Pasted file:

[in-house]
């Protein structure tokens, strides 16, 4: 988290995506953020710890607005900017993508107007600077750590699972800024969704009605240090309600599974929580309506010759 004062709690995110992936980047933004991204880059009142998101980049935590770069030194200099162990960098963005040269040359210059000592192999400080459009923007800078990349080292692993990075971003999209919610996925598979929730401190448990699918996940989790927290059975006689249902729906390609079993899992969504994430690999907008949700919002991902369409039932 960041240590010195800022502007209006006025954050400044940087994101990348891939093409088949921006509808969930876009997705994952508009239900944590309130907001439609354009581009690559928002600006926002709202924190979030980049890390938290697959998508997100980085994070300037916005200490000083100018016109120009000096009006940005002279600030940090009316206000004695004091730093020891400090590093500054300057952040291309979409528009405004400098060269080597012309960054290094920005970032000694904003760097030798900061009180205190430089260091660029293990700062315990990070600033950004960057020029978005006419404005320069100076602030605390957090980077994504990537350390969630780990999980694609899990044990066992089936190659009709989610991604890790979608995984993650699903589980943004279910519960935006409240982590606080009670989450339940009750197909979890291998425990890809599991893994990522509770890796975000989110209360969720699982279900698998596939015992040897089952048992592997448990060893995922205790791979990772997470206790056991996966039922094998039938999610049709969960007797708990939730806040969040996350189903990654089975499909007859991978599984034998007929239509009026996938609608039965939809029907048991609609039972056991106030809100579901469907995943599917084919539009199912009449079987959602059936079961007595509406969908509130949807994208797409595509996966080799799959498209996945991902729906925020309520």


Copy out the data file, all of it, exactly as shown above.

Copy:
[in-house]
């Protein structure tokens, strides 16, 4: 988290995506953020710890607005900017993508107007600077750590699972800024969704009605240090309600599974929580309506010759 004062709690995110992936980047933004991204880059009142998101980049935590770069030194200099162990960098963005040269040359210059000592192999400080459009923007800078990349080292692993990075971003999209919610996925598979929730401190448990699918996940989790927290059975006689249902729906390609079993899992969504994430690999907008949700919002991902369409039932 960041240590010195800022502007209006006025954050400044940087994101990348891939093409088949921006509808969930876009997705994952508009239900944590309130907001439609354009581009690559928002600006926002709202924190979030980049890390938290697959998508997100980085994070300037916005200490000083100018016109120009000096009006940005002279600030940090009316206000004695004091730093020891400090590093500054300057952040291309979409528009405004400098060269080597012309960054290094920005970032000694904003760097030798900061009180205190430089260091660029293990700062315990990070600033950004960057020029978005006419404005320069100076602030605390957090980077994504990537350390969630780990999980694609899990044990066992089936190659009709989610991604890790979608995984993650699903589980943004279910519960935006409240982590606080009670989450339940009750197909979890291998425990890809599991893994990522509770890796975000989110209360969720699982279900698998596939015992040897089952048992592997448990060893995922205790791979990772997470206790056991996966039922094998039938999610049709969960007797708990939730806040969040996350189903990654089975499909007859991978599984034998007929239509009026996938609608039965939809029907048991609609039972056991106030809100579901469907995943599917084919539009199912009449079987959602059936079961007595509406969908509130949807994208797409595509996966080799799959498209996945991902729906925020309520």